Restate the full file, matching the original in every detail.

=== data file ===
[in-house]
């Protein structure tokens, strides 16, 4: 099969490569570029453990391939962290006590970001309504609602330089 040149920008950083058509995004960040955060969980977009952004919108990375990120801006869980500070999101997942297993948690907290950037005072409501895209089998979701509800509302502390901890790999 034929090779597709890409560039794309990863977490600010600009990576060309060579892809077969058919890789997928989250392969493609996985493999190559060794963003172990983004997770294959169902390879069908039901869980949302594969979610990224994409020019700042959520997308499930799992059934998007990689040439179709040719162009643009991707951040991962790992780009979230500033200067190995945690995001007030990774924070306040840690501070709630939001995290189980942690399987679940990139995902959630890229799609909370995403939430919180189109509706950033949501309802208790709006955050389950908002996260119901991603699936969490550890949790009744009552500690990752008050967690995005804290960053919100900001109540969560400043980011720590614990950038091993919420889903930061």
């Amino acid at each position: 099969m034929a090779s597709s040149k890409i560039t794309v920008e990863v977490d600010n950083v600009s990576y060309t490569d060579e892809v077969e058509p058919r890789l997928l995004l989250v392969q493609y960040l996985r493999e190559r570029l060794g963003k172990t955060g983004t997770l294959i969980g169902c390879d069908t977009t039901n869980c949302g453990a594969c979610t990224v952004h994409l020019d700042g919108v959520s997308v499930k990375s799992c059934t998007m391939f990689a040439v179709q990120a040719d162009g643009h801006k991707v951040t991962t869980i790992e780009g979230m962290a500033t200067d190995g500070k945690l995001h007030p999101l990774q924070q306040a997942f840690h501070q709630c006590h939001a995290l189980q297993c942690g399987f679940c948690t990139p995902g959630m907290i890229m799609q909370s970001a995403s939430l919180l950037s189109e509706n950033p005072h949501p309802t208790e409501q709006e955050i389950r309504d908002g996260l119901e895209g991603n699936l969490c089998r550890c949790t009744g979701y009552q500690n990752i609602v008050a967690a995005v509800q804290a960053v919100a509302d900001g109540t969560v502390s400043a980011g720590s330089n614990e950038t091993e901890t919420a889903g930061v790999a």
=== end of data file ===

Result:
[in-house]
């Protein structure tokens, strides 16, 4: 099969490569570029453990391939962290006590970001309504609602330089 040149920008950083058509995004960040955060969980977009952004919108990375990120801006869980500070999101997942297993948690907290950037005072409501895209089998979701509800509302502390901890790999 034929090779597709890409560039794309990863977490600010600009990576060309060579892809077969058919890789997928989250392969493609996985493999190559060794963003172990983004997770294959169902390879069908039901869980949302594969979610990224994409020019700042959520997308499930799992059934998007990689040439179709040719162009643009991707951040991962790992780009979230500033200067190995945690995001007030990774924070306040840690501070709630939001995290189980942690399987679940990139995902959630890229799609909370995403939430919180189109509706950033949501309802208790709006955050389950908002996260119901991603699936969490550890949790009744009552500690990752008050967690995005804290960053919100900001109540969560400043980011720590614990950038091993919420889903930061």
């Amino acid at each position: 099969m034929a090779s597709s040149k890409i560039t794309v920008e990863v977490d600010n950083v600009s990576y060309t490569d060579e892809v077969e058509p058919r890789l997928l995004l989250v392969q493609y960040l996985r493999e190559r570029l060794g963003k172990t955060g983004t997770l294959i969980g169902c390879d069908t977009t039901n869980c949302g453990a594969c979610t990224v952004h994409l020019d700042g919108v959520s997308v499930k990375s799992c059934t998007m391939f990689a040439v179709q990120a040719d162009g643009h801006k991707v951040t991962t869980i790992e780009g979230m962290a500033t200067d190995g500070k945690l995001h007030p999101l990774q924070q306040a997942f840690h501070q709630c006590h939001a995290l189980q297993c942690g399987f679940c948690t990139p995902g959630m907290i890229m799609q909370s970001a995403s939430l919180l950037s189109e509706n950033p005072h949501p309802t208790e409501q709006e955050i389950r309504d908002g996260l119901e895209g991603n699936l969490c089998r550890c949790t009744g979701y009552q500690n990752i609602v008050a967690a995005v509800q804290a960053v919100a509302d900001g109540t969560v502390s400043a980011g720590s330089n614990e950038t091993e901890t919420a889903g930061v790999a």